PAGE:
November 27, 2005


The Fenway rising: Instead of moving to a new neighborhood, the Red Sox have decided to transform, radically, the one around them (DAVID S. BERNSTEIN, Boston Phoenix)

Neighborhood development in Boston is a contact sport, and usually not a productive one. Everyone gets in the ring and fights for their own interests, while the actual project — a new Boston Garden, the South Boston waterfront, Crosstown, whatever — goes unfulfilled for decades.

So how can it be that everyone seems ready to move forward on the transformation of the area surrounding Fenway Park?

It appears genuinely likely that five years from now, thousands of Longwood Medical Area professionals will live in spanking new high-rise condominium and apartment buildings in the Fenway neighborhood. Pedestrian-friendly sidewalks will be lined with new stores and entertainment venues. The commuter rail’s Yawkey Station will emerge as a major hub of the city, as will a rejuvenated and cleaned-up Green Line D Branch stop at Fenway. The Mass Pike chasm will no longer sever the college-centric world around Kenmore Square from Lansdowne Street, Fenway Park, and beyond. [...]

After careful calculation, the new owners have decided that they can make Fenway Park profitable — if. If they add 3600 more seats. If they expand concessions — even more-so than they’ve already done by co-opting Yawkey Way — and other sources of revenue. And if the neighborhood around them becomes a more popular destination and thus a more profitable place to be. (Disclosure: Boston Phoenix publisher Stephen Mindich owns the 120-126 Brookline Avenue buildings in the Fenway, where the Phoenix’s offices are located.)

No wonder they're America's team.

Posted by Orrin Judd at November 27, 2005 10:28 PM

"America's Team"? You really need to get out and see more of America if you are going to start making sweeping generalities about the country.

They aren't even the Eastern Time Zone's Team. Even if you include the Canadian part. Haven't you ever noitced that the only time America roots for the Red Sox are on the days they happen to be playing a team from New York? (And I don't mean the Mets.) And most of those people hope for a 30 inning tie, because it's impossible for both teams to lose.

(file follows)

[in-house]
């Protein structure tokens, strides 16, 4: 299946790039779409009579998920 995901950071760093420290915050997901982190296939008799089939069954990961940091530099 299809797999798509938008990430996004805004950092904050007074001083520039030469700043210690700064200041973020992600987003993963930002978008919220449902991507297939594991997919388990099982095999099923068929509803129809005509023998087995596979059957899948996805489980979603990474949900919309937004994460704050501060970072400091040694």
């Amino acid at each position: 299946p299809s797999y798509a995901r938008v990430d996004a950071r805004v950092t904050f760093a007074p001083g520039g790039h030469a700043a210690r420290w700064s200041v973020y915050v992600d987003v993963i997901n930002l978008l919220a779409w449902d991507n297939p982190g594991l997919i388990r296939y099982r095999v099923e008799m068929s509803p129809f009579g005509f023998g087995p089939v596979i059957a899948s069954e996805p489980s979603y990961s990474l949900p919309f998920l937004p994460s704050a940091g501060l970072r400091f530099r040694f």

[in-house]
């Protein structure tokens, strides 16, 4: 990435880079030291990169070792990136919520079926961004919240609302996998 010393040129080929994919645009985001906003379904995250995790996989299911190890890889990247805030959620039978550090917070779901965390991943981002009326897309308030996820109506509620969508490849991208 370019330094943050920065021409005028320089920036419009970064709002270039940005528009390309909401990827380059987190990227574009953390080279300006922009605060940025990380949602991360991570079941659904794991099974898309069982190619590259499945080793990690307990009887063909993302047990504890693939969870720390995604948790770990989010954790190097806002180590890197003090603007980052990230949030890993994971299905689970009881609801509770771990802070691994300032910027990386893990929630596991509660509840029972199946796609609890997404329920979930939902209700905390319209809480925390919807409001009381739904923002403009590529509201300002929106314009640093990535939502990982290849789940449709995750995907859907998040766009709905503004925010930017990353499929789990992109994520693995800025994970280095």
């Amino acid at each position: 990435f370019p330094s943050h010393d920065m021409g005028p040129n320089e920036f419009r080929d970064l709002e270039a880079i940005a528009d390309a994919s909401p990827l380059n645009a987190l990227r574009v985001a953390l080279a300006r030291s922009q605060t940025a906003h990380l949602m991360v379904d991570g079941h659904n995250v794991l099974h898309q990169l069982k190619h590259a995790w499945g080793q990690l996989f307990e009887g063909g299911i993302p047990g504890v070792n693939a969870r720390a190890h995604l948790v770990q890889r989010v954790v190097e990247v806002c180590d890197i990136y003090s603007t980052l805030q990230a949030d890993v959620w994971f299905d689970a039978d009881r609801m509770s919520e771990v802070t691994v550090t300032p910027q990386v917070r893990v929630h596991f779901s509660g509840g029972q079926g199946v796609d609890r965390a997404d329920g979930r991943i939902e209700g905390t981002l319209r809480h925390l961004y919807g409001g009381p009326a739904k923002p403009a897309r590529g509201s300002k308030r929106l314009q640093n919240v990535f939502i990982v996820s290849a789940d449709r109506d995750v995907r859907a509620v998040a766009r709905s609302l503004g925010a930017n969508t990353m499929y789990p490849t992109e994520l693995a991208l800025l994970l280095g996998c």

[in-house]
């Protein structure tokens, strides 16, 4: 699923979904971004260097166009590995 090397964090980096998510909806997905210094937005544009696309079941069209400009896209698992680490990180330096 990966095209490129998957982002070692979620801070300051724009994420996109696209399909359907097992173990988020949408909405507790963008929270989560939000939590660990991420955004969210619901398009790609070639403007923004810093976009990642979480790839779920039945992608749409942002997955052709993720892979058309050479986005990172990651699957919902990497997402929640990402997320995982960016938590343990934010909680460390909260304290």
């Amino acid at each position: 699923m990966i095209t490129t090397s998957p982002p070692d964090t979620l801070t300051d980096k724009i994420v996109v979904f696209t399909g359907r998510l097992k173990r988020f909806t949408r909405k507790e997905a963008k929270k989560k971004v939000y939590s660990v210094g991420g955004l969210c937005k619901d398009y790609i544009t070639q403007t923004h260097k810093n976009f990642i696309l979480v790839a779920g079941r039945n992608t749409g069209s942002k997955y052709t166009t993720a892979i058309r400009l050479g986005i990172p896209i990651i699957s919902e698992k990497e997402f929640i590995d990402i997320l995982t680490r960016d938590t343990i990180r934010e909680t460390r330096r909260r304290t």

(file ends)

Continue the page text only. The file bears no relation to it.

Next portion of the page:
If anything, last year the Ex-Expos showed they had a longer established claim at being "America's Team" than the Red Sox have ever had.

(Now if the Red Sox would play a few of their home games in Puerto Rico or Monterrey, then you might have a claim...)

Posted by: Raoul Ortega at November 28, 2005 12:58 AM

America's team? I don't think so. W/all due respect OJ, you and editorial board of the Boston Phoenix are not well grounded in reality on this one.

Posted by: Dave W. at November 28, 2005 3:54 AM

Other than some new baseball fields and parking lots, nothing like that's planned for the Bronx, but they are building the new Yankee Stadium over part of the former right-of-way of the old elevated shuttle that took people to the Polo Grounds in Manhattan and finally putting in a MetroNorth stop for the fans coming in from the northern suburbs. Now if they can only do something about the ticket scalper gauntlet you have to run on River Avenue...

Posted by: John at November 28, 2005 7:07 AM

Been there, done that around Wrigley Field years ago, including the additional seats.

Posted by: Rick T. at November 28, 2005 10:43 AM

To anyone not living in New England, the Yankees & Red Sox are indistinguishable.

Posted by: b at November 28, 2005 11:34 AM

I believe we all know the REAL America's team plays at Tropicana Field, thank you very much.

Posted by: AC at November 28, 2005 8:25 PM

Texas Stadium, you fools.

Posted by: Mike Morley at November 28, 2005 9:14 PM